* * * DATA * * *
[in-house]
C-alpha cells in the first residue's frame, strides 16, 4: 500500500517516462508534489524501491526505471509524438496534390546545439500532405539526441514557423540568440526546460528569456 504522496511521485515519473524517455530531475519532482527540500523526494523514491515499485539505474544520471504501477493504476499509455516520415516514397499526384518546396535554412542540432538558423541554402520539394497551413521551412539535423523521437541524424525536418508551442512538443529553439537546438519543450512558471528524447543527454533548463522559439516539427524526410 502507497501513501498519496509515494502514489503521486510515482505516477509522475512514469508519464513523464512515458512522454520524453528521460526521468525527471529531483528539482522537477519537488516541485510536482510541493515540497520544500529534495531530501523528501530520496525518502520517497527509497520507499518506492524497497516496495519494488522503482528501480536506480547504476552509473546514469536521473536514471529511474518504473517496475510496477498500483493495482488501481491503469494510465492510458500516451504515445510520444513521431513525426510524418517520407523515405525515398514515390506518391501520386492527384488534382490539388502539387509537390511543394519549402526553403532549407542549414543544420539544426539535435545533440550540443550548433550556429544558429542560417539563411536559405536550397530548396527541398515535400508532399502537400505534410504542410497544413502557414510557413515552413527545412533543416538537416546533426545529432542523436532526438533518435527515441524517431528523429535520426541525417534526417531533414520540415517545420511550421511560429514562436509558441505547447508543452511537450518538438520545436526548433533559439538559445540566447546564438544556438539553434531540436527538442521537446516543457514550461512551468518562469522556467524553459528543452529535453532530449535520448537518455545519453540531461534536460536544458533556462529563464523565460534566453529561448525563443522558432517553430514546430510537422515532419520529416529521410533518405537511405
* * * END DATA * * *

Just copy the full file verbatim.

[in-house]
C-alpha cells in the first residue's frame, strides 16, 4: 500500500517516462508534489524501491526505471509524438496534390546545439500532405539526441514557423540568440526546460528569456 504522496511521485515519473524517455530531475519532482527540500523526494523514491515499485539505474544520471504501477493504476499509455516520415516514397499526384518546396535554412542540432538558423541554402520539394497551413521551412539535423523521437541524424525536418508551442512538443529553439537546438519543450512558471528524447543527454533548463522559439516539427524526410 502507497501513501498519496509515494502514489503521486510515482505516477509522475512514469508519464513523464512515458512522454520524453528521460526521468525527471529531483528539482522537477519537488516541485510536482510541493515540497520544500529534495531530501523528501530520496525518502520517497527509497520507499518506492524497497516496495519494488522503482528501480536506480547504476552509473546514469536521473536514471529511474518504473517496475510496477498500483493495482488501481491503469494510465492510458500516451504515445510520444513521431513525426510524418517520407523515405525515398514515390506518391501520386492527384488534382490539388502539387509537390511543394519549402526553403532549407542549414543544420539544426539535435545533440550540443550548433550556429544558429542560417539563411536559405536550397530548396527541398515535400508532399502537400505534410504542410497544413502557414510557413515552413527545412533543416538537416546533426545529432542523436532526438533518435527515441524517431528523429535520426541525417534526417531533414520540415517545420511550421511560429514562436509558441505547447508543452511537450518538438520545436526548433533559439538559445540566447546564438544556438539553434531540436527538442521537446516543457514550461512551468518562469522556467524553459528543452529535453532530449535520448537518455545519453540531461534536460536544458533556462529563464523565460534566453529561448525563443522558432517553430514546430510537422515532419520529416529521410533518405537511405